September marks the end of summer and the beginning of the new school year. The disruption to children’s education and the switch to online schooling caused by the pandemic has meant that this is likely to be the first ‘proper start’ to the school year for 18 months. However, the start of term can often see a clash between parents and teachers over strict rules regarding school uniforms.
The enforcement of strict uniform rules has angered parents who believe their children should be allowed some flexibility when it comes to uniforms. But where does the law stand and what can parents do if they disagree with school rules?
John McGrath, Principal Associate Solicitor at DAS Law, tells you what you need to know…
Do children have to abide by the school uniform?
A school is entitled to have rules requiring pupils to wear a school uniform. Many schools will have a home school agreement, which is entered into on joining the school, where parents and pupils agree to comply with the school’s behaviour and appearance policy. In any case, the school is likely to have its requirements set out in a clear policy that is accessible to pupils and parents.
The school can discipline pupils for not complying with the school uniform rules although they are expected to consider a reasonable request to vary the uniform policy and must take care to ensure that any policy does not lead to discrimination, particularly on grounds of sex, gender reassignment, sexual orientation, race, disability, religion or belief.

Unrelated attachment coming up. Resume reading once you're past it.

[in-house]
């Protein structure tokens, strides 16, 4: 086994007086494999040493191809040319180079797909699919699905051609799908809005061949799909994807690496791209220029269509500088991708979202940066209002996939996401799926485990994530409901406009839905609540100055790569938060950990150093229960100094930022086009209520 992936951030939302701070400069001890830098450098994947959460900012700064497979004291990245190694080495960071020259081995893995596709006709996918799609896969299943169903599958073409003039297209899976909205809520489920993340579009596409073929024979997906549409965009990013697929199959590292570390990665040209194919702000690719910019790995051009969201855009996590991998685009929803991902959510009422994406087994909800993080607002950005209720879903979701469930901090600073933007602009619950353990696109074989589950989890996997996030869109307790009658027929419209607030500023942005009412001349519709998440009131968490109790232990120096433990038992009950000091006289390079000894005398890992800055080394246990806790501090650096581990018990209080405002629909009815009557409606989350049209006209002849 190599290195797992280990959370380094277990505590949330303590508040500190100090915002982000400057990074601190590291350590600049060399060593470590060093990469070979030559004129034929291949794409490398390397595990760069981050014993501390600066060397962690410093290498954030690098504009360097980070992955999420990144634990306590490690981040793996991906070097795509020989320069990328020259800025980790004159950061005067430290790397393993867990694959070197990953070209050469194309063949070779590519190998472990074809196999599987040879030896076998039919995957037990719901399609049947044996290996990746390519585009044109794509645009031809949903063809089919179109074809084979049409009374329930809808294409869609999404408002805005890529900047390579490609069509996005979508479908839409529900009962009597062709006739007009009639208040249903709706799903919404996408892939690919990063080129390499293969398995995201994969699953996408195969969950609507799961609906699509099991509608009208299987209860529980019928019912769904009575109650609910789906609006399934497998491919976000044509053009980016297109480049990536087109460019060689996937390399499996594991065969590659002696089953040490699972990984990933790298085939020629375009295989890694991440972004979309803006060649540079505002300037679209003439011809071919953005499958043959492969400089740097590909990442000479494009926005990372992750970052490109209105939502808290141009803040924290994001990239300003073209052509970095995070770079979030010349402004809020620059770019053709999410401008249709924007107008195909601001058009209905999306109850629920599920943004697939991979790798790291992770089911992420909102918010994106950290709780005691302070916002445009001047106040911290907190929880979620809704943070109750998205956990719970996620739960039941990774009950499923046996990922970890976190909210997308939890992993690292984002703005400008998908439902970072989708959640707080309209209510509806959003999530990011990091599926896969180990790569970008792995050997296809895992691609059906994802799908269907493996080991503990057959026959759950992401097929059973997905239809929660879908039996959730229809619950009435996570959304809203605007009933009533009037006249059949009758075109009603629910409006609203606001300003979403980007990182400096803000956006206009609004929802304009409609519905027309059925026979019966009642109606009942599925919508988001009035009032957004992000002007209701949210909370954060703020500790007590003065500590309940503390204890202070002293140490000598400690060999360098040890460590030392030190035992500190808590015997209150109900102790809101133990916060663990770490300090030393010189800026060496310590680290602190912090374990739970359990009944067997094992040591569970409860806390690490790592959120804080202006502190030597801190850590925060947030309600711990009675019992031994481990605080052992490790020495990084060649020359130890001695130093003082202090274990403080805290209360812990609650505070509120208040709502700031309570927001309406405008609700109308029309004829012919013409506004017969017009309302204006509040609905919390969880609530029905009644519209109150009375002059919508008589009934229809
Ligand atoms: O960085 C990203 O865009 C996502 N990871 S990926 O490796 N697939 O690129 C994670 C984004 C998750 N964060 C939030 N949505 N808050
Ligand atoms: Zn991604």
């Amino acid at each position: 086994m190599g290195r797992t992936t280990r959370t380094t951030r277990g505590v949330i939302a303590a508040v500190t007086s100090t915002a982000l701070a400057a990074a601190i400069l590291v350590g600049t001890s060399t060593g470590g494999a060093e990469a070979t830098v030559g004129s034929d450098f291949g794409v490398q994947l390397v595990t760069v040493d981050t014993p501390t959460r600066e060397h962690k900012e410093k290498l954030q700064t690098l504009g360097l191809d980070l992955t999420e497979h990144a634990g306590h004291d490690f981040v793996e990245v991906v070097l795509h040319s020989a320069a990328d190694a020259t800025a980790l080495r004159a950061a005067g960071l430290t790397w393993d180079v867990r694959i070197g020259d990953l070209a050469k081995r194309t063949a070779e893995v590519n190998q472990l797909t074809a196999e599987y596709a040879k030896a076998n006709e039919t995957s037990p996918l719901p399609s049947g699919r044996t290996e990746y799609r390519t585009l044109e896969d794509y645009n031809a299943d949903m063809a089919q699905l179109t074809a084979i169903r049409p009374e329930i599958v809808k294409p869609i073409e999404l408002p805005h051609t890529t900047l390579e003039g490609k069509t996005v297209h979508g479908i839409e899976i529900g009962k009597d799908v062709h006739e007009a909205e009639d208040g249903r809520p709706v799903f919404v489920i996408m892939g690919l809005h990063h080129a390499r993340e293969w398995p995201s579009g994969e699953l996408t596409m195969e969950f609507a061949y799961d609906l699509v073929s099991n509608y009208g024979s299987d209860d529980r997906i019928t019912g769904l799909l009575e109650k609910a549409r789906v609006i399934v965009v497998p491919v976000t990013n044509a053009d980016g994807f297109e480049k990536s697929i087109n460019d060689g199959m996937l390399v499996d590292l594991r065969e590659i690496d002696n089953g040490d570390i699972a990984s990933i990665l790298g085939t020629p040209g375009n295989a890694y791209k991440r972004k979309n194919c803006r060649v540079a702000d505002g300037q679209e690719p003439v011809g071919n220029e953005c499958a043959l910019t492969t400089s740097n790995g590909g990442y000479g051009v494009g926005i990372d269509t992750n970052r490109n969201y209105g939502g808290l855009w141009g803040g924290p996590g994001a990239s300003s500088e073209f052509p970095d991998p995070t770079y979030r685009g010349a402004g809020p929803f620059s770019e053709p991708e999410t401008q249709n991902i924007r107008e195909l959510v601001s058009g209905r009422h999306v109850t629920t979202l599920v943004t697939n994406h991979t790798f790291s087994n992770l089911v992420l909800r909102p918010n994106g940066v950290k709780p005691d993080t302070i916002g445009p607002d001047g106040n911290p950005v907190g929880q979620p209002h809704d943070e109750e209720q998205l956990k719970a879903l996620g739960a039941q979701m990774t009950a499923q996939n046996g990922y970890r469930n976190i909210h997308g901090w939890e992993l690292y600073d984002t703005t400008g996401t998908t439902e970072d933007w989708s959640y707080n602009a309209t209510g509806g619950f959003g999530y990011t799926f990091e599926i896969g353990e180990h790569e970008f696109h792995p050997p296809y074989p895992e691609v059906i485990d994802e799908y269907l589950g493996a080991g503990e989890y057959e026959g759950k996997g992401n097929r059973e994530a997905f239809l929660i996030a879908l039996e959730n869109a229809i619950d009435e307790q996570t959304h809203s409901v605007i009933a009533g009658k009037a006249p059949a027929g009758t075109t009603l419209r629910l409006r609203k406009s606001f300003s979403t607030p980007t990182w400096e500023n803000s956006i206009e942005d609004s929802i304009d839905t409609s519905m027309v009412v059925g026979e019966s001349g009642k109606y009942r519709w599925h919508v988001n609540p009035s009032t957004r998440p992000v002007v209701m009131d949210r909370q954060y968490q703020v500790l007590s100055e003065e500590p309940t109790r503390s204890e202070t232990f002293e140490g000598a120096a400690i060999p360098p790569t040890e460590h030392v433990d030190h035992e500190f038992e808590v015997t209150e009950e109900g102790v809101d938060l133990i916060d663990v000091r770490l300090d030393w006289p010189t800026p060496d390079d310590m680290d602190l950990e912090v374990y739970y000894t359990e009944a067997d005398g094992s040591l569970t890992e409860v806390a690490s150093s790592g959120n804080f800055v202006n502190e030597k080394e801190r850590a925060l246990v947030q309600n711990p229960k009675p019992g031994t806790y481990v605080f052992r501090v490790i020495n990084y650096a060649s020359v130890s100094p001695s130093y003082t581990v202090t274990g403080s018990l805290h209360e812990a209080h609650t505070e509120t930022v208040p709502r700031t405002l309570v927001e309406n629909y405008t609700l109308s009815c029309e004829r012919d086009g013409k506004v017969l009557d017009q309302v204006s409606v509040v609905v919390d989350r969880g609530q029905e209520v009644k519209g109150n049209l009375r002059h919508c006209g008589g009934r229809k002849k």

The Department for Education’s guidance strongly encourages schools to have a uniform, and in its guidance it recommends that governing bodies should take into account the views of parents and pupils as well as costs when making decisions.
Can the school really send children home for not sticking to strict uniform rules?
Each maintained school has a behaviour and discipline policy. The policy will provide for pupils to be disciplined if they breach the school’s uniform and appearance rules. Any punishment should be in line with the published behaviour policy.
Guidance states that where there is a breach of the school uniform policy, either a head teacher – or someone authorised by the head teacher – can ask a pupil to go home to remedy the uniform breach. The school is expected to consider carefully whether this would be appropriate taking into account the child’s age, vulnerability, the ease and time it will take the pupil, and also the availability of the child’s parents.
This is not an exclusion but an authorised absence unless the pupil continues to breach the policy to avoid school by being sent home or takes longer than necessary to make the change. The Secretary of State’s statutory guidance on exclusions provides that pupils should only be excluded for breaches of the school’s behaviour policy when they have committed a serious breach of the policy. School uniform breaches are usually considered minor disciplinary matters though in some cases of repeated and persistent failures exclusion may be justified.